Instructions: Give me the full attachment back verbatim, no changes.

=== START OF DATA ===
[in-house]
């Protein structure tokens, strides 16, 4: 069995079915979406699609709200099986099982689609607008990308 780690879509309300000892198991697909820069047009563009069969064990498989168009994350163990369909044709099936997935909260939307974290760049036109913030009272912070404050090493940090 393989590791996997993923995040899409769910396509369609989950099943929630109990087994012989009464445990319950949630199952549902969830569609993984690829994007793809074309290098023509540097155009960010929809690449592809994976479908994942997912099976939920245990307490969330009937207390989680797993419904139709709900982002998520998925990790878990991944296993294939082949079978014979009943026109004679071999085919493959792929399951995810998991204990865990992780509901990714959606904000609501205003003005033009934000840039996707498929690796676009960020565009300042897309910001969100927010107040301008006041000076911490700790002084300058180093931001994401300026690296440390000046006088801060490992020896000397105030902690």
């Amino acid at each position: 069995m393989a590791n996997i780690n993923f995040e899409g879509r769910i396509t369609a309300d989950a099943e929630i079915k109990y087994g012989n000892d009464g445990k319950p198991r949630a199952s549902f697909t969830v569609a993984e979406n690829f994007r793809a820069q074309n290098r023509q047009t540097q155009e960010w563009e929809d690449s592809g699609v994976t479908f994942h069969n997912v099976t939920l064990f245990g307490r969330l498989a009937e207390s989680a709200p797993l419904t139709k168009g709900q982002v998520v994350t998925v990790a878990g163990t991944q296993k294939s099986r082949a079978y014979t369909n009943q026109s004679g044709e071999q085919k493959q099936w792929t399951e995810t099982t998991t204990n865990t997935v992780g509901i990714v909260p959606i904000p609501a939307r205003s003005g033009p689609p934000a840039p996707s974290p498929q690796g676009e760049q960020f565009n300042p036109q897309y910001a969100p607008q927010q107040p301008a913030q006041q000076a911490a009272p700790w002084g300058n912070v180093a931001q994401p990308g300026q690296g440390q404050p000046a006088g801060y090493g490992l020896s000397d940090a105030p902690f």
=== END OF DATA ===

[in-house]
């Protein structure tokens, strides 16, 4: 069995079915979406699609709200099986099982689609607008990308 780690879509309300000892198991697909820069047009563009069969064990498989168009994350163990369909044709099936997935909260939307974290760049036109913030009272912070404050090493940090 393989590791996997993923995040899409769910396509369609989950099943929630109990087994012989009464445990319950949630199952549902969830569609993984690829994007793809074309290098023509540097155009960010929809690449592809994976479908994942997912099976939920245990307490969330009937207390989680797993419904139709709900982002998520998925990790878990991944296993294939082949079978014979009943026109004679071999085919493959792929399951995810998991204990865990992780509901990714959606904000609501205003003005033009934000840039996707498929690796676009960020565009300042897309910001969100927010107040301008006041000076911490700790002084300058180093931001994401300026690296440390000046006088801060490992020896000397105030902690």
């Amino acid at each position: 069995m393989a590791n996997i780690n993923f995040e899409g879509r769910i396509t369609a309300d989950a099943e929630i079915k109990y087994g012989n000892d009464g445990k319950p198991r949630a199952s549902f697909t969830v569609a993984e979406n690829f994007r793809a820069q074309n290098r023509q047009t540097q155009e960010w563009e929809d690449s592809g699609v994976t479908f994942h069969n997912v099976t939920l064990f245990g307490r969330l498989a009937e207390s989680a709200p797993l419904t139709k168009g709900q982002v998520v994350t998925v990790a878990g163990t991944q296993k294939s099986r082949a079978y014979t369909n009943q026109s004679g044709e071999q085919k493959q099936w792929t399951e995810t099982t998991t204990n865990t997935v992780g509901i990714v909260p959606i904000p609501a939307r205003s003005g033009p689609p934000a840039p996707s974290p498929q690796g676009e760049q960020f565009n300042p036109q897309y910001a969100p607008q927010q107040p301008a913030q006041q000076a911490a009272p700790w002084g300058n912070v180093a931001q994401p990308g300026q690296g440390q404050p000046a006088g801060y090493g490992l020896s000397d940090a105030p902690f």